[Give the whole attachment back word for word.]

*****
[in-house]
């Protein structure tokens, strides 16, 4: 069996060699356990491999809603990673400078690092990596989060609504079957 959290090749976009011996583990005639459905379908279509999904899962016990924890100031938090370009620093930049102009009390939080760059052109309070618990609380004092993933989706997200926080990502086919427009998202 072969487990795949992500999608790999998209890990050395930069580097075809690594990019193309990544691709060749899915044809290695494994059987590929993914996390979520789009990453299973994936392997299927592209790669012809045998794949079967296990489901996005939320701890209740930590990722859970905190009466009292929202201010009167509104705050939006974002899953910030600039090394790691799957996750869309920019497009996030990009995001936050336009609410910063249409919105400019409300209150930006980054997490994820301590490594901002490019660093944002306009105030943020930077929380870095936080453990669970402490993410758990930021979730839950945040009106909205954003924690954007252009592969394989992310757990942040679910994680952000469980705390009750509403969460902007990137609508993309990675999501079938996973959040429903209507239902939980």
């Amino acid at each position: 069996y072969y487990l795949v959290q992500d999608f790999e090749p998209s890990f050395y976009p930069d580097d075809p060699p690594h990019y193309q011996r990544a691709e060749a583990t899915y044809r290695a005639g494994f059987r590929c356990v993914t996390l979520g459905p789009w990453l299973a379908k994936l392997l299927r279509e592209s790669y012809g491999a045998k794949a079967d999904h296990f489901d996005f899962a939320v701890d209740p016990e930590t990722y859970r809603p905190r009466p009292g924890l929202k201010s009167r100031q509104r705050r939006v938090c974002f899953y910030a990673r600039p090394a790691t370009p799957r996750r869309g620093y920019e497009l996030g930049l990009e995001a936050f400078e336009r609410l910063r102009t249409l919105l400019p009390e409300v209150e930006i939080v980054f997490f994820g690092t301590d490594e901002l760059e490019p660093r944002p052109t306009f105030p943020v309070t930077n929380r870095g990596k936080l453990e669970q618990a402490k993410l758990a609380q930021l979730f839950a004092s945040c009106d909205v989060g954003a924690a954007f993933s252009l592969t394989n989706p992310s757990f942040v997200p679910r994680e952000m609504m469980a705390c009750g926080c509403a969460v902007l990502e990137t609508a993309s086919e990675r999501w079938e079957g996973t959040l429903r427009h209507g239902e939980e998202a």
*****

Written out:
[in-house]
């Protein structure tokens, strides 16, 4: 069996060699356990491999809603990673400078690092990596989060609504079957 959290090749976009011996583990005639459905379908279509999904899962016990924890100031938090370009620093930049102009009390939080760059052109309070618990609380004092993933989706997200926080990502086919427009998202 072969487990795949992500999608790999998209890990050395930069580097075809690594990019193309990544691709060749899915044809290695494994059987590929993914996390979520789009990453299973994936392997299927592209790669012809045998794949079967296990489901996005939320701890209740930590990722859970905190009466009292929202201010009167509104705050939006974002899953910030600039090394790691799957996750869309920019497009996030990009995001936050336009609410910063249409919105400019409300209150930006980054997490994820301590490594901002490019660093944002306009105030943020930077929380870095936080453990669970402490993410758990930021979730839950945040009106909205954003924690954007252009592969394989992310757990942040679910994680952000469980705390009750509403969460902007990137609508993309990675999501079938996973959040429903209507239902939980």
């Amino acid at each position: 069996y072969y487990l795949v959290q992500d999608f790999e090749p998209s890990f050395y976009p930069d580097d075809p060699p690594h990019y193309q011996r990544a691709e060749a583990t899915y044809r290695a005639g494994f059987r590929c356990v993914t996390l979520g459905p789009w990453l299973a379908k994936l392997l299927r279509e592209s790669y012809g491999a045998k794949a079967d999904h296990f489901d996005f899962a939320v701890d209740p016990e930590t990722y859970r809603p905190r009466p009292g924890l929202k201010s009167r100031q509104r705050r939006v938090c974002f899953y910030a990673r600039p090394a790691t370009p799957r996750r869309g620093y920019e497009l996030g930049l990009e995001a936050f400078e336009r609410l910063r102009t249409l919105l400019p009390e409300v209150e930006i939080v980054f997490f994820g690092t301590d490594e901002l760059e490019p660093r944002p052109t306009f105030p943020v309070t930077n929380r870095g990596k936080l453990e669970q618990a402490k993410l758990a609380q930021l979730f839950a004092s945040c009106d909205v989060g954003a924690a954007f993933s252009l592969t394989n989706p992310s757990f942040v997200p679910r994680e952000m609504m469980a705390c009750g926080c509403a969460v902007l990502e990137t609508a993309s086919e990675r999501w079938e079957g996973t959040l429903r427009h209507g239902e939980e998202a």